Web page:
6 Excuse-Busting Tips for Swimmers

Olivier Poirier-Leroy is a former national level swimmer based out of Victoria, BC. In feeding his passion for swimming, he has developed YourSwimBook, a powerful log book and goal setting guide made specifically for swimmers. Sign up for the YourSwimBook newsletter (free) and get weekly motivational tips by clicking here.

“I can’t do it because I’m not talented enough.”

“Their swimsuit is better so of course they beat me.”

“I wasn’t feeling up to it today, that’s why they beat me.”

“I’ll start training harder when I get my new goggles.”

In one form or another, a variation of these excuses – and many more – have been uttered on your local pool deck. Certainly you’ve heard a teammate or competitor use an excuse to tone down a poor performance, and I’d be willing to bet that at one point you also have used a less than concrete explanation to pass off a bad swim, or to procrastinate on starting something.

I know I certainly have at more than one point or another.

When swimmers do get called out for making excuses, the reaction runs along the lines of—

“They just don’t have enough willpower.”

“They didn’t want it bad enough.”

“They are lazy.”

While an easy judgement to lob, I think that there is more to excuse-making than willpower or laziness. Here are six ways to combat and overcome the excuses that you make for yourself and your swimming —

Get to the Root of Why You Make Them

We tend to make excuses based out of fear. Fear of looking inferior, of being weak, of being considered a slower swimmer than we know ourselves to be. Back in my racing days there was one particular swimmer, whom I will never forget and not name, who had his excuse ready before he even touched the wall. I’d be struggling to catch my breath, looking up at the scoreboard, and he’d be floating over to the side of my lane, excuse loaded and ready to go. Often times we make excuses without realizing the reason we do it. Get to the root of why, and suddenly that excuse will lose its validity with the person who matters most – you.

Accept the Power

Accepting responsibility for your actions – or lack of – and your performances does not have to be a burden. Accepting that you control how you perform in the pool – not your competition, not the water temperature, not your bathing suit – is actually quite freeing. Because this allows you complete and utter autonomy over your swimming. You are not subject to the whims of outside factors as everything that affects your performance is within you.

Realize How They Make You Feel

Excuses are a faulty apparatus. While outwardly they serve a purpose – mask fear and perceived inferiority, they don’t actually make you feel any better, do they? In your heart of hearts, you know they are rubbish. Excuses tend to leave you with an overwhelming sense of feeling unfulfilled.

Un-Point the Finger

Finding fault with others and outside influences doesn’t help you grow, it doesn’t help you become a better swimmer, and it doesn’t give you any control over yourself.

See Yourself Clearly

We are not nearly as subjective as we like to think we are. We tend to over-exaggerate our weaknesses, and downplay our strengths. Try to assess your performance as subjectively as you can. I realize this can be challenging, so get feedback from your coach and/or teammates as well.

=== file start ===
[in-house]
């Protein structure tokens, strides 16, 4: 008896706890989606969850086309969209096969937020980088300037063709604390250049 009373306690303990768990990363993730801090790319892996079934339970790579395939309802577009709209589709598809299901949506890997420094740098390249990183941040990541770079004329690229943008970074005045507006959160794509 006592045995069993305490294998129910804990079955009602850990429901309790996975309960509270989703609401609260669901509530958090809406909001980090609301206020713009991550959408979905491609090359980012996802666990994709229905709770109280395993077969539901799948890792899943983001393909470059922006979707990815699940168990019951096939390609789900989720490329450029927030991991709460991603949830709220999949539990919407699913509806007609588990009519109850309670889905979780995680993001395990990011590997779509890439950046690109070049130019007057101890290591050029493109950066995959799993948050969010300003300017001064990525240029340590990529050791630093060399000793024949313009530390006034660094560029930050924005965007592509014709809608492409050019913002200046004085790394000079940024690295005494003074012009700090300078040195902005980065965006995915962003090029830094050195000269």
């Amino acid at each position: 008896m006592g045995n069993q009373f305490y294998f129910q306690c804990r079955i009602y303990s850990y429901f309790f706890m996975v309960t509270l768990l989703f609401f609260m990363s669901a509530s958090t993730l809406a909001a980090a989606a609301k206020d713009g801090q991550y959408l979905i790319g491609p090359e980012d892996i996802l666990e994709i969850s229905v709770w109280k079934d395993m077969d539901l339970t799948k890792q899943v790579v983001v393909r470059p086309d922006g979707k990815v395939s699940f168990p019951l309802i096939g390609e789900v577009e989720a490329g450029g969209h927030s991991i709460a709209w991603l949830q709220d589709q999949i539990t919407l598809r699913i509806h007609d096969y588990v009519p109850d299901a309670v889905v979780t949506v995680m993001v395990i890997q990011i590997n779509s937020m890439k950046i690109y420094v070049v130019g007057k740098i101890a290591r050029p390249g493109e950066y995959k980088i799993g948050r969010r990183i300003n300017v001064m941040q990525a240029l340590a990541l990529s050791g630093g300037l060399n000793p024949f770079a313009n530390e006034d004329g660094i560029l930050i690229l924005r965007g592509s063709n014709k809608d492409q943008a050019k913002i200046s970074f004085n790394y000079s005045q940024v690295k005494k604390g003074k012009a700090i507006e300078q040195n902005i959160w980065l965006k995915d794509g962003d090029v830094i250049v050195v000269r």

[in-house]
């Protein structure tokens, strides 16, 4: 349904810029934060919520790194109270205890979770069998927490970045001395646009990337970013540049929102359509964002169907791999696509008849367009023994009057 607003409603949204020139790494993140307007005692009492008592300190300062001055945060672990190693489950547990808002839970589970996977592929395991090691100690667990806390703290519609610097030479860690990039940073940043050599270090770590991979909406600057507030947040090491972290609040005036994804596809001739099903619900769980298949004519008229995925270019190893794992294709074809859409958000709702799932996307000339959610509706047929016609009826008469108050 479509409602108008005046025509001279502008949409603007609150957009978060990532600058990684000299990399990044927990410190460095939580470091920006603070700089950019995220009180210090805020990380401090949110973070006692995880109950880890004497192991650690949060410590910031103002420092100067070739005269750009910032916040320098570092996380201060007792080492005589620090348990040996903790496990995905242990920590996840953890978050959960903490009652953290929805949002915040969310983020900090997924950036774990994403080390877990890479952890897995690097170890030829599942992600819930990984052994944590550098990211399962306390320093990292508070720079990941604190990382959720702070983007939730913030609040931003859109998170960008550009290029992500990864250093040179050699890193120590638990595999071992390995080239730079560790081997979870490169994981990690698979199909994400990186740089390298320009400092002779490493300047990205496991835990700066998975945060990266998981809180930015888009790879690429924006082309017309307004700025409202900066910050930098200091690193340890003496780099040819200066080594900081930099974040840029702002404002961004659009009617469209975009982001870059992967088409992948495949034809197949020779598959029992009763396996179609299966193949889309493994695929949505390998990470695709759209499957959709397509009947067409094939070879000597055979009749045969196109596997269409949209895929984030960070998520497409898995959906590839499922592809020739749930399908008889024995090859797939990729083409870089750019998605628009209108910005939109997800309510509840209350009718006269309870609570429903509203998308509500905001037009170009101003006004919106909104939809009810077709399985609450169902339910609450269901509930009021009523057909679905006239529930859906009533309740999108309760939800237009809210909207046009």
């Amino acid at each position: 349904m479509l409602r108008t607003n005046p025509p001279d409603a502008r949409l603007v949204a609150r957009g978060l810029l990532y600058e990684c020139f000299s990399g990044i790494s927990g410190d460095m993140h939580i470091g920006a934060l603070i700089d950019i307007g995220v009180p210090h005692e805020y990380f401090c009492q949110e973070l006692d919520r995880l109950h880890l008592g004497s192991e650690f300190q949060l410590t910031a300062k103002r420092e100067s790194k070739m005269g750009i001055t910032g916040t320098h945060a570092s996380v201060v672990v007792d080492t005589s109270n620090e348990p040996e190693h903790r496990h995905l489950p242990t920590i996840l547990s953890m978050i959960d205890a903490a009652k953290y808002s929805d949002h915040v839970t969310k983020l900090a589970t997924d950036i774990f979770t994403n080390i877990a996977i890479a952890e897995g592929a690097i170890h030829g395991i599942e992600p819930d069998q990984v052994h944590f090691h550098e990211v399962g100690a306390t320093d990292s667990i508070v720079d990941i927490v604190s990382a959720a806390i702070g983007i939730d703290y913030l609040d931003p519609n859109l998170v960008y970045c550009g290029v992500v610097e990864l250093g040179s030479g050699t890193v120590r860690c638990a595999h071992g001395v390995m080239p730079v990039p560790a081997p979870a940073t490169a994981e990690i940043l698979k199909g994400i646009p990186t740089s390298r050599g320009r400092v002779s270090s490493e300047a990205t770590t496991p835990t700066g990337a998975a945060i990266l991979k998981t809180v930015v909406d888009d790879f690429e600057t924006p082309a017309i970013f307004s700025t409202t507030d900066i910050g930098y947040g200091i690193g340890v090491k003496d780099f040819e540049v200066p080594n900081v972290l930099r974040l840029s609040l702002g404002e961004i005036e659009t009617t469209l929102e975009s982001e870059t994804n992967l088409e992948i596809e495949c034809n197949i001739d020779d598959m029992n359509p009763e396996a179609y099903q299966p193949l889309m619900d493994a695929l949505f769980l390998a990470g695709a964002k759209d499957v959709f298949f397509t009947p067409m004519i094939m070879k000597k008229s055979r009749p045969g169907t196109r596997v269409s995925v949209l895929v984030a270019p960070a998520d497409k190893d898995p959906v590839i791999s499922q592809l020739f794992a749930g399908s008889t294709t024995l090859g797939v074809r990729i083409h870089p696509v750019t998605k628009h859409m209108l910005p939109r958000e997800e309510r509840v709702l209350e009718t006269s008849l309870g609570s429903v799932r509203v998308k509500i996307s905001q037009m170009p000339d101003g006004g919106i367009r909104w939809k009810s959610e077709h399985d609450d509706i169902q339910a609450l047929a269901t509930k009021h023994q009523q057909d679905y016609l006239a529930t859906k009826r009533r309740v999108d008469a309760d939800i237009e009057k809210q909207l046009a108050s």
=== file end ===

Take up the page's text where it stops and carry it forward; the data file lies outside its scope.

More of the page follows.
Bounce Back Harder

The ultimate 1-2 punch for excuse-making comes in the form of –

1. Honestly acknowledging that you didn’t perform as well as you could have and not sugar-coating or downplaying your responsibility in your lack of performance.

2. Create accountability by asking, “How can I learn from this to improve myself?” Knowing that you didn’t perform as well as you could or should have, and then dictating the steps for insuring it won’t happen again help you make a negative a positive.

Do you have any tips for getting out of the excuse-making loop? List them in the comments below!

About YourSwimBook

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7 years ago

Good article, but I think in the “See Yourself Clearly” section, it is meant to be more Objective, not Subjective. As subjectivity is non-measurable, objectivity is. Over-exaggerating and downplaying or subjective acts. Looking at our selves honestly and basing this on factual data is being objective … which is what we need more of!

9 years ago

Create attainable goals and achieve them, this creates confidence.

9 years ago

I like to tkink that by making excuses i will never get anywhere, i set myself a great goal (reaching the nationals) and every time i am about to give an excuse i think about my goal. This also helps like a motivation while swimming, you rember your goal and you start giving your 100%

9 years ago

I once had a swimmer who accused me of playing favorites – that’s why two boys consistently beat him. I challenged him to keep up with them at practice. He did it once, went home from morning Saturday practice and told his Mom, “Those guys work really hard”, and promptly fell asleep. He came in on Monday and told me he understood why they always beat him.

He now plays water polo.

9 years ago

I like to rethink my negative thoughts, change them to positives:
“I can’t race her, she is so tall!”
Rethink: I’m going to outrace her because my start, walls, and underwaters are amazing!”

About Olivier Poirier-Leroy

Olivier Poirier-Leroy

Olivier Poirier-Leroy has been involved in competitive swimming for most of his life. Starting off at the age of 6 he was thrown in the water at the local pool for swim lessons and since then has never wanted to get out. A nationally top ranked age grouper as both a …

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